12-Volt Charger Hack
Connect the car charger to the first bank. Once that is hooked up and running you can try to plug the cart’s charger in. In some cases, it will come on straight away. You can then disconnect the bypassing charger. The normal charger will stay on and charge normally!
Before You Go…
Don’t let a dead golf cart battery catch you off guard and ruin your day on the course!
Take control of your golf cart’s battery life and read my article, ‘How Often Should I Charge My Golf Cart Batteries? Don’t Let a Dead Battery RUIN Your Game‘ I’ll talk about how often you should charge your batteries and avoid costly replacements.
Don’t miss out on this vital info!
Frequently Asked Questions
Here’s the FAQs
What is the best method to charge golf cart batteries?
The best method to charge golf cart batteries is to use a charger specifically designed for the battery voltage. This ensures proper charging and maximizes battery lifespan. Make sure the golf cart is turned off and the charger is compatible with the battery voltage.
How can you charge a 36V golf cart using a 12V charger?
Charging a 36V golf cart using a 12V charger is a complicated process and not recommended, as it can damage the batteries. The safest and most efficient method would involve using a charger with the correct voltage for the golf cart.
Is it possible to use a car charger for a golf trolley battery?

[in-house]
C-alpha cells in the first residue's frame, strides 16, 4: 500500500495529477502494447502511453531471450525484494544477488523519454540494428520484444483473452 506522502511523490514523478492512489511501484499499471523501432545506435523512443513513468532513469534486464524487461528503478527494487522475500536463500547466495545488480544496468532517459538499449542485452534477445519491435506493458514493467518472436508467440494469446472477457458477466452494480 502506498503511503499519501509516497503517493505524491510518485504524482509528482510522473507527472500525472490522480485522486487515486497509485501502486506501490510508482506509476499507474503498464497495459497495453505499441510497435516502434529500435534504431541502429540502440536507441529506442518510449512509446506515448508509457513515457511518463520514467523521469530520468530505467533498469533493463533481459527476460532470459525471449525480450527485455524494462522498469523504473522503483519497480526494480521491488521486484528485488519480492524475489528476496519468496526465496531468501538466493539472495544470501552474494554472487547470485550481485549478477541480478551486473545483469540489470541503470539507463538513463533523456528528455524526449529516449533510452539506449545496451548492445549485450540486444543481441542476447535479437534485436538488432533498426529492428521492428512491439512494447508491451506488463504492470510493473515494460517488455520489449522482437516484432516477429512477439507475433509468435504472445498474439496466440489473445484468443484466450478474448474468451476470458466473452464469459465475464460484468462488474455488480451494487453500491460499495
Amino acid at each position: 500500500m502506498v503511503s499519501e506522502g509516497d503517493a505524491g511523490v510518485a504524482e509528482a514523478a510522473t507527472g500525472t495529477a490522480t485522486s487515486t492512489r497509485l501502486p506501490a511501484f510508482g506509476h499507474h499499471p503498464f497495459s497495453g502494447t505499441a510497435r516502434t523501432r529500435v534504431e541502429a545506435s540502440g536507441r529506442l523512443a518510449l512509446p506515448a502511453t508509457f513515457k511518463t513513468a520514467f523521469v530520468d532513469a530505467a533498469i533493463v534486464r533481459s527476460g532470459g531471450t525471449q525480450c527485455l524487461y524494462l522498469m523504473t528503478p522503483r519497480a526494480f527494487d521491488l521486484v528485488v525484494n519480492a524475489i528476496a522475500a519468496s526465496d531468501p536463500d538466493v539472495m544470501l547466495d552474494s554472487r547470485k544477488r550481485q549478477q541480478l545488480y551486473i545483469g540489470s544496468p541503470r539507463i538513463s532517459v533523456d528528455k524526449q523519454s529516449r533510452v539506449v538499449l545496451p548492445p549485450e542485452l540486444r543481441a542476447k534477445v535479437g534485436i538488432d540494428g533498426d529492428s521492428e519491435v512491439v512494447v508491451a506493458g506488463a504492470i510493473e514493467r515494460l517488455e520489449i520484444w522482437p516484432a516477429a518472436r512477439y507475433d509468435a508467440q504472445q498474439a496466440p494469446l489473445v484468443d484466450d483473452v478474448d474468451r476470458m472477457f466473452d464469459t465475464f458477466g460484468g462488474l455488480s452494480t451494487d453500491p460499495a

It is possible to use a car charger for a golf trolley battery, but only under certain circumstances and with great caution. A 12-volt charger can be used to charge golf cart batteries, but it might require extra steps or equipment for a proper charging process.
What are some tips for charging 6V golf cart batteries with a 12V charger?
Charging 6V golf cart batteries with a 12V charger is not recommended, as it can lead to overcharging and decreased battery life. Always use a charger specifically designed for the voltage of your golf cart batteries.
Can a regular battery charger be used for an electric golf cart?
A regular battery charger can be used for an electric golf cart but only if it’s compatible with the voltage of the golf cart batteries. Using an incompatible charger may lead to ineffective charging or damage the batteries.
Which 48V golf cart battery charger is the best?
The best 48V golf cart battery charger depends on the specific make and model of your golf cart, as well as personal preference. It’s important to choose a charger compatible with your golf cart battery and follow the manufacturer’s recommendations.
Can I charge all the batteries at once, or will that not work?
Yes, you can charge all golf cart batteries at once when using a charger specifically designed for the voltage and type of batteries used in your golf cart.
When using a 12-volt charger to charge six 6-volt batteries, each battery will only receive a partial charge of 2 volts (2 x 6 = 12). To avoid this, it’s best to charge two batteries at a time. By doing so, each pair of batteries can charge to 12 volts, with each battery receiving a full charge of 6 volts (12 volts – 2 batteries x 6 volts each = 12 volts). Once all six batteries are charged two at a time, you’ll have around 36 volts, which is sufficient for your factory charger to work.